Angora fire: Anger, accountability, answers, action and appreciation | TahoeDailyTribune.com

Angora fire: Anger, accountability, answers, action and appreciation

Tim Leslie

There are a lot of angry people who witnessed their homes and possessions go up in flames in the Angora fire, and they have a right to be angry. There are other angry people as well. These are people, like me, who have been demanding that something be done to reduce the potential of catastrophic fire at Lake Tahoe for decades.

So who is responsible for this situation? The No. 1 answer is “the bureaucracy.” Lake Tahoe is undoubtedly the most regulated piece of land in the world. Agencies upon agencies overlap one another with similar responsibilities, fire being just one example. Some of these people are elected, but the most powerful are the appointed bureaucrats. Despite the organization chart, they have massive amounts of authority and are virtually responsible to no one.

In fact, there are so many bureaucrats running Lake Tahoe that it is easy to point the finger of blame at someone else when things get dicey. Let me prove my point. I will blame someone and you can watch as they pass the responsibility off to someone else over the next few weeks and months. Here goes: “I blame the Lahontan Regional Water Quality Control Board as the primary obstacle to reducing the fire danger at Lake Tahoe”. There, I said it. Now remember this, and see what happens.

Gov. Schwarzenegger, at his “fireside chat” press conference, said we shouldn’t be pointing fingers at one another. Why not? How can you change something until you know where the barriers are? It comes down to plain old accountability.

There is no secret as to what needs to be done. Just ask the local fire service and they will tell you. The dead and dying trees must be removed from around the lake, and the dense underbrush that feeds the fire up into the branches of the trees must be cut down and hauled out. This has been recognized for at least the past 20 years, and is called forest management.

This, of course, is where so-called “environmentalists” get into the act. At Lake Tahoe there has been a constant road block by the League to Save Lake Tahoe, the Sierra Club and other similar groups. Joined by the left- leaning staff of the Lahontan Water Board and the Tahoe Regional Planning Agency, they become a formidable blockade to action.

A quick story will prove the point. In late 2003 I traveled to Washington D.C. on this issue. In meetings with Sen. Dianne Feinstein and Rep. John Doolittle, we agreed to conduct a Fire Summit at South Lake Tahoe. Everyone was invited to attended, including the fire service at the local, state and national levels, as well as environmental groups and local business leaders and citizens. There seemed to be unanimous agreement that a basin-wide fire plan was necessary to be able to claim federal funds from the Bush Healthy Forest Initiative. The fire service got right to work and developed the plan. There are seven local fire districts, and they jointly designed the exact treatments that were needed around the lake to reduce fire danger. During the public input phase, interested parties were invited to participate. The “environmentalist” representatives refused to participate as they didn’t want to bear any responsibility for the solution.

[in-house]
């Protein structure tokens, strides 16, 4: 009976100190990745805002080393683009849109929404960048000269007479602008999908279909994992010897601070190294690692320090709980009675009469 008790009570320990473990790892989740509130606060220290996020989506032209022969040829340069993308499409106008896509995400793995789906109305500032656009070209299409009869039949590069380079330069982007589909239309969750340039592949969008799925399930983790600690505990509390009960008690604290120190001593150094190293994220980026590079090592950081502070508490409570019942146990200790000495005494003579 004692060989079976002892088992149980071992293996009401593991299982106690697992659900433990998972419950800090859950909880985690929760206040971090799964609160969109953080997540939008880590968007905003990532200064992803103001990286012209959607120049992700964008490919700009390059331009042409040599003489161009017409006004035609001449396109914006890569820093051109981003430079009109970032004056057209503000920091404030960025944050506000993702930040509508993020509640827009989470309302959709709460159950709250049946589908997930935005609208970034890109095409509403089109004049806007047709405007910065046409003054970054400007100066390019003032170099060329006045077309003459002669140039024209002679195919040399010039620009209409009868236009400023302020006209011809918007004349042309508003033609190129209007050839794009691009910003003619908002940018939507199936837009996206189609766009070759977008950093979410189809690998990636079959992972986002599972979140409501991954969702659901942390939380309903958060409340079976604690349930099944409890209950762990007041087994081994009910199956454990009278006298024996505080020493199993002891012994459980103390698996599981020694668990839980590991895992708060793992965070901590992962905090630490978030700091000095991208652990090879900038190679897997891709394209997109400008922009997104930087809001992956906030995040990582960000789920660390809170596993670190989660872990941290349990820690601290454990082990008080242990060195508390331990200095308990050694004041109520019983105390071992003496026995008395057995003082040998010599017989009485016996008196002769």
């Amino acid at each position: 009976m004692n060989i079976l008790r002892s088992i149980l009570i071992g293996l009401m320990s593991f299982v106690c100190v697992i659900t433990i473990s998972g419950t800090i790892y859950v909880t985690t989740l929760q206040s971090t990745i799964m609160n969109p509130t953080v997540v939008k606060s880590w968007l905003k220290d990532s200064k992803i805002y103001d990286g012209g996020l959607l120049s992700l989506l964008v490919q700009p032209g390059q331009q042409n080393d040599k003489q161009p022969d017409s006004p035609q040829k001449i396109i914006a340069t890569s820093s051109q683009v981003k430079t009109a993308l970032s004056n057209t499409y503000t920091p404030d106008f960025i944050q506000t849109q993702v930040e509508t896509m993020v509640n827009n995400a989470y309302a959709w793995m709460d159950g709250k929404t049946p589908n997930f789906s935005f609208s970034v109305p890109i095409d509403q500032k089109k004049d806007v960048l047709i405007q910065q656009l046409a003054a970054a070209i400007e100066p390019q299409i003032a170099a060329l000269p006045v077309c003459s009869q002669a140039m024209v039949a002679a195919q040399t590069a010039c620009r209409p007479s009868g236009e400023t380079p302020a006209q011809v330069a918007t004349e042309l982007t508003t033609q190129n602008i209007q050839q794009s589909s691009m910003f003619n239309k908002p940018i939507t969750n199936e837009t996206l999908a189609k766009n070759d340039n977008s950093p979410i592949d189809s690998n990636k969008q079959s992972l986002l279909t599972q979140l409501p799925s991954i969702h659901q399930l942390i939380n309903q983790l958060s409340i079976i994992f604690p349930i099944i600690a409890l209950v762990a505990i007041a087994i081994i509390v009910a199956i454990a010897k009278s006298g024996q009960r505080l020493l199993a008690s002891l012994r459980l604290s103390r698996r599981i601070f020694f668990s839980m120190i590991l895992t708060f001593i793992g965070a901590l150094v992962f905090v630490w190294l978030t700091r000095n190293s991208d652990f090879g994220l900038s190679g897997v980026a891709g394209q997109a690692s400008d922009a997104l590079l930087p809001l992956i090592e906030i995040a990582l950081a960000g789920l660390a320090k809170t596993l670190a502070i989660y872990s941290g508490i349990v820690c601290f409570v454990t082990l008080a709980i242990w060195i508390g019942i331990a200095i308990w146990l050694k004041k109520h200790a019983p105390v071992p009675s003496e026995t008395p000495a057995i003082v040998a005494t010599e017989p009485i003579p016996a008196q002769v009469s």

The final plans were given to the Tahoe Regional Planning Agency to consolidate into a single plan, which they did. After decades of inaction, it was time to get the job done.

The obstacle to implementation, however, was as mentioned above. The Lahontan Water Quality Board, with their short-sighted views being implemented by classic extreme environmental staff, brought many of the projects to a halt. In one instance, after turning down a local fire district from thinning the forest with the use of equipment, they also refused to permit hand-thinning. They said that walking on the soil would compact the ground and increase pollution into the lake. I wonder what they thought of the compaction as the D9 Cat cut a fire break through that same area.

We have the answers, and we know what needs to be done. Now we need a desire among officials to put the plan into action. We must not let the prevention of minor, short-term impacts stop the solution to a catastrophic long-term disaster. When the Oakland freeway collapsed recently, the governor called an emergency, regulations were set aside and the job was completed in record time. The Tahoe forest is a disaster that needs that same type of energy and commitment to get the job done.

The last point is appreciation. A heart-felt “thank you” must be given to the men and women who risked their own safety for the benefit of those who care about the treasure known as Lake Tahoe. Unfortunately it is quite likely that they will be called upon again, later this year or next, as the bureaucrats continue to point fingers and stand in the way of common- sense solutions. I pray that this will not be the case.

So governor, it is time to continue your motto of putting the people first. Acknowledge their anger at the bureaucrats. Then, use your political might to bring together the Lake Tahoe bureaucracy, demand answers and hold them accountable. Most importantly, demand action now. Believe me, if you show leadership in this crisis, as you did with the Oakland freeway, the people of the Sierra will be extremely appreciative.

– Tim Leslie represented Lake Tahoe in Sacramento as both a Senator and Assemblyman for 15 years.


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